The need for SuDS

Mark MacIntosh-Watson, national engineering manager at Brett Landscaping, investigates the possible reasons for a general reluctance, to implement a broader sustainable drainage systems (SuDS) strategy

Since the release of the 2015 Planning Policy, local planning authorities have been ultimately responsible for implementing sustainable drainage systems (SuDS) strategies; the document outlined an eventual goal that a SuDS solution should be included in all housing developments of ten houses or more.

Whilst there is now a broad variety of SuDS solutions available for developers and contractors alike, a reluctance remains amongst some who may harbour concerns based on the perceived complexity and cost of implementing changes.

Imitating the natural environment
Sustainable drainage systems, which manage surface water volume and attenuation, are best when they imitate the natural environment as closely as possible. This means that SuDS solutions approach water management in an entirely different manner to driveways and paved areas designed in the traditional manner – systems that prioritise rapidly removing water, channelling it down the drain.

(Pictured) Sustainable drainage systems, which manage surface water volume and attenuation, are best when they imitate the natural environment as closely as possible

Such a fundamental change can be daunting, and a bit of expertise will go a long way to alleviating fears of contractors and specifiers who are considering adopting SuDS.

On hard surfaces SuDS solutions work most effectively by draining surface water close to the point at which water falls. From this point, water can either be allowed to slowly filter through into the surrounding ground, or it can be attenuated, before being discharged at a controlled rate. SuDS solutions can either work in isolation for a single property, or implemented on a larger scale, on a development for instance.

Although “soft” SuDS solutions such as swales, ponds and reed beds are possible, developers will clearly favour an “engineered” solution, which will offer better drainage for the space they occupy. Regardless, using permeable paving for driveways and carriageways will achieve the objective of capturing surface water early, where it falls, whilst also providing pavements for pedestrian and vehicular trafficking.

Permeable paving is easy to install as long as the basic specification and installation decisions are made correctly. Structural performance and hydraulic design criteria must be met – to do this, specifying the correct sub-base material is crucial.

An effective permeable paving solution consists of a geotextile which is laid onto the sub-grade, a sub- base of 4/20mm coarse graded aggregate followed by a laying course of 2/6mm coarse graded aggregate, with the permeable paving blocks on top.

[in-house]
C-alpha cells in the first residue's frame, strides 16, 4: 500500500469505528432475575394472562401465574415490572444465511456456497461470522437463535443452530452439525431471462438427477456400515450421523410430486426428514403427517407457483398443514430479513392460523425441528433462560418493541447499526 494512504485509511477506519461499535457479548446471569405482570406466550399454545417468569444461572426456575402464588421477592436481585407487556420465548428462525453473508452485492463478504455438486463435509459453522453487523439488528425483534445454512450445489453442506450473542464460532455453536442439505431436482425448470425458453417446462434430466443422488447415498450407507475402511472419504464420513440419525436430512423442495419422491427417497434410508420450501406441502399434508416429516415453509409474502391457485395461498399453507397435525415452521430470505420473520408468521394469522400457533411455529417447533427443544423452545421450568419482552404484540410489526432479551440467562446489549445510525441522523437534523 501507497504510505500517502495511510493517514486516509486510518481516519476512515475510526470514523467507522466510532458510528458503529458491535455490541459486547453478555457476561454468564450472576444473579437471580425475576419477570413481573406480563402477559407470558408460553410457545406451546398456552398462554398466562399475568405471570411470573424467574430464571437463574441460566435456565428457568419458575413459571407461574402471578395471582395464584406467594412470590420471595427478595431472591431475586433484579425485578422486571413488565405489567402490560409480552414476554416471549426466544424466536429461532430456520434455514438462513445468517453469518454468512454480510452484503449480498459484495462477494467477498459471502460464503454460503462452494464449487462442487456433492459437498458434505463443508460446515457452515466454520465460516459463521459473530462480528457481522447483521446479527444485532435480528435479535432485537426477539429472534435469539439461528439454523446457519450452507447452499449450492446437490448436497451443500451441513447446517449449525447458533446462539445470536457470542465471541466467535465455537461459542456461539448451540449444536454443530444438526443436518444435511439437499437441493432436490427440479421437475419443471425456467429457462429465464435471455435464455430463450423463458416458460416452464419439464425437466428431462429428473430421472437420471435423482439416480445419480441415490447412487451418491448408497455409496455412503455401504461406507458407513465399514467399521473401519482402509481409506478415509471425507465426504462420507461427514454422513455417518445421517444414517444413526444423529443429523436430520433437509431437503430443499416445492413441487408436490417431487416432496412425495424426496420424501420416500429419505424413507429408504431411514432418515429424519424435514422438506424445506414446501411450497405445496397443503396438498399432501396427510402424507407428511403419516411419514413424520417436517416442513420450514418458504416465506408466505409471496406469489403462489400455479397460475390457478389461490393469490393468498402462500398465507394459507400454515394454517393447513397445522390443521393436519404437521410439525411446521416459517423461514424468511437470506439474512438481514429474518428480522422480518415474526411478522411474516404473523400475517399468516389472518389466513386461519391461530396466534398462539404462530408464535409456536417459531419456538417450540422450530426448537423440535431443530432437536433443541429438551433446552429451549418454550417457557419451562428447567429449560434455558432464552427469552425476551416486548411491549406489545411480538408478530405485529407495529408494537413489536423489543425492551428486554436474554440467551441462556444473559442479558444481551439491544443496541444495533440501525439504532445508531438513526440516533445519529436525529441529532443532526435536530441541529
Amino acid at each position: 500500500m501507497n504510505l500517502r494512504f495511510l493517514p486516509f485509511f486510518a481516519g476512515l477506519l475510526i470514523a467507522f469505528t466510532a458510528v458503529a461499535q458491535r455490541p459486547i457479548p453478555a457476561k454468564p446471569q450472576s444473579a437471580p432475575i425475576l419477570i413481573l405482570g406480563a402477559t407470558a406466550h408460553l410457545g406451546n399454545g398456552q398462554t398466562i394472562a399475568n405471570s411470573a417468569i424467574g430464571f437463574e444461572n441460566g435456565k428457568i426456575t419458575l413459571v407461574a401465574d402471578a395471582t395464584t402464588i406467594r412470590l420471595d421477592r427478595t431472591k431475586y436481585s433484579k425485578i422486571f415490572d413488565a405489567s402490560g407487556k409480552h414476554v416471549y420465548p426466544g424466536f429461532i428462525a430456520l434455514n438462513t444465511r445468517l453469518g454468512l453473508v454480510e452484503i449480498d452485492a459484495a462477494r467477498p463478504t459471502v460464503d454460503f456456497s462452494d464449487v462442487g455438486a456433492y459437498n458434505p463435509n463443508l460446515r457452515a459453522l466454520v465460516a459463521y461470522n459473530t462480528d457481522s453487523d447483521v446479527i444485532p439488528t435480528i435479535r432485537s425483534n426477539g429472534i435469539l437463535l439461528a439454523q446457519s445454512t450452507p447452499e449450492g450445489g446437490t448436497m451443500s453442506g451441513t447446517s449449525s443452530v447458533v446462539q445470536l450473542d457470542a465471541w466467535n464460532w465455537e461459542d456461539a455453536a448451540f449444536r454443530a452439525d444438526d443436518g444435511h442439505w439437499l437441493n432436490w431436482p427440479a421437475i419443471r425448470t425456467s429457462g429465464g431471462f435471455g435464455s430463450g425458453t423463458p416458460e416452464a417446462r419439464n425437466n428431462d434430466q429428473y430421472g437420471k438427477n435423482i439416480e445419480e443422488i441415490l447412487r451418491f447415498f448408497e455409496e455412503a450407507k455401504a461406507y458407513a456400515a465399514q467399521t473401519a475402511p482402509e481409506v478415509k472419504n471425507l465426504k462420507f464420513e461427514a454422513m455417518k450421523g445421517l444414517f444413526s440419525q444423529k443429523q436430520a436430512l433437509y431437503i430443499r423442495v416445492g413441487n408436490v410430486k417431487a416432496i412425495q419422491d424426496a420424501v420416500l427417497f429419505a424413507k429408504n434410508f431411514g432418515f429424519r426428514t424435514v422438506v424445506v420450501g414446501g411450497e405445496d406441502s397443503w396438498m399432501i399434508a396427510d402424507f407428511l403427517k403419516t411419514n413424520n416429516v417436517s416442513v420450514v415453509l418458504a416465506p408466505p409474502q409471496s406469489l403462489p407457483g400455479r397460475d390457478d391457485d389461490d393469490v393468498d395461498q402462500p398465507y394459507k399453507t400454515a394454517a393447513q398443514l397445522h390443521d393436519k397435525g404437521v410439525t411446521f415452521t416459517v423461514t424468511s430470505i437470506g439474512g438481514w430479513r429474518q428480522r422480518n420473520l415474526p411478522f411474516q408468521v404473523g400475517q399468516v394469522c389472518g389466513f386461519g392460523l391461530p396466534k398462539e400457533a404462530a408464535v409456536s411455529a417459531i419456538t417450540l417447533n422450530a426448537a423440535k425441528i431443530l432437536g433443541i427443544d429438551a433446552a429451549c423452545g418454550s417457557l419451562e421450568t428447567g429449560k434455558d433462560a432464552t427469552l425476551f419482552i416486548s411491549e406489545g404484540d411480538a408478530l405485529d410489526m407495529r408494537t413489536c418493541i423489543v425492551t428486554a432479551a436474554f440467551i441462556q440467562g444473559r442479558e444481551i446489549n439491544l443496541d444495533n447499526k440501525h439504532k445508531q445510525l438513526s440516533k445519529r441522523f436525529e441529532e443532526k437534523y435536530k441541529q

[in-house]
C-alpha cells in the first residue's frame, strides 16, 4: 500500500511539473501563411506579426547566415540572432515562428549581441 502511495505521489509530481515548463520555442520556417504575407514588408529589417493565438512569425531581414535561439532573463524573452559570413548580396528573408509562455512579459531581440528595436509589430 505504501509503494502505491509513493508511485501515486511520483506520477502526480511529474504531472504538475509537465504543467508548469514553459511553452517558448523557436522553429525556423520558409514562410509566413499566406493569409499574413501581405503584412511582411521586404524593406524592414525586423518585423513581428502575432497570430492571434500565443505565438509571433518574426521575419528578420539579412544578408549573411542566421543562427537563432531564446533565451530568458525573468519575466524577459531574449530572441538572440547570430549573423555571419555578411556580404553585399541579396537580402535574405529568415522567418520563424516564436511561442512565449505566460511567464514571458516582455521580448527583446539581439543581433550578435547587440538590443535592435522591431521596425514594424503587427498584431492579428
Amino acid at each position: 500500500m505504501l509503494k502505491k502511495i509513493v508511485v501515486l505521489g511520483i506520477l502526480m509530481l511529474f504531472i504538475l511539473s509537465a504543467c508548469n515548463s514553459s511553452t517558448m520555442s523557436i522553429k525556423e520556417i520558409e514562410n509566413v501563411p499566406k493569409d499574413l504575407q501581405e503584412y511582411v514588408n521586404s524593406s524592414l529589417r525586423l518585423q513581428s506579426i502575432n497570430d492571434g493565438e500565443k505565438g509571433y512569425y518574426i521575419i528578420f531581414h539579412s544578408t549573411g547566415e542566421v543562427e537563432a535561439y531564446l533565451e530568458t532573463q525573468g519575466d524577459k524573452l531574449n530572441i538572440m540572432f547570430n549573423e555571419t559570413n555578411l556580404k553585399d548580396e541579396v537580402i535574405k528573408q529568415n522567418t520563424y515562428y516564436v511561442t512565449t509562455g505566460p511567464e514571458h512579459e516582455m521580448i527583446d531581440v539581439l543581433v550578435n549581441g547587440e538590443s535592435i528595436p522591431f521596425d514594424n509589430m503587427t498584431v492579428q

The thickness of the sub-base is deduced from an assessment of anticipated traffic loading as well as the ground’s strength. Correct 4/20mm material specification maintains the structural integrity of the finished site; substituting the specified material for a cheaper one is a surefire way of compromising the entire system.

Various factors, such as soil type, and whether any system may have to avoid a specific feature (such as an aquifer), all help to determine whether an infiltration or non-infiltration sub-grade solution will be necessary.

The function of the sub-base is to store and eventually discharge water. The depth of this layer depends on a number of considerations.

Calculating the water storage capacity requires a number of factors. Rainfall statistics for the local area are considered, and calculations must also take into consideration the need for any system to cope with not only direct rainfall, but also run-off precipitation from adjacent areas such as roofs. It is only after these factors have been considered that a fully informed decision can be taken for the appropriate sub-base depth to manage the volume of water.

Even at this stage there are still issues to contend with. Other activities taking place on site for example can cause problems. An error as innocuous as storing construction materials like sand or soil on top of a finished area of permeable paving can lead to clogged joints and ultimately, restricted water flow.

With so many factors to consider, it is understandable that some subcontractors can see permeable paving as a daunting challenge. Avoiding, rather than embracing, the change is no longer possible, as flooding becomes an increasingly common sight in Britain.

Luckily, much of the complexity of SuDS can be taken care of with the use of online specification tools, or by consulting technical experts. As a manufacturer of permeable paving solutions, Brett has a wealth of knowledge which can be leveraged for an accurate specification.

Furthermore, PermCalc is a free online tool from Brett which can both generate precise design for individual sites, as well as providing accurate costs and cost comparison information with non-permeable paving alternatives. By removing complexity and margins of error from calculations, permeable paving solutions will eventually become ubiquitous in British construction.

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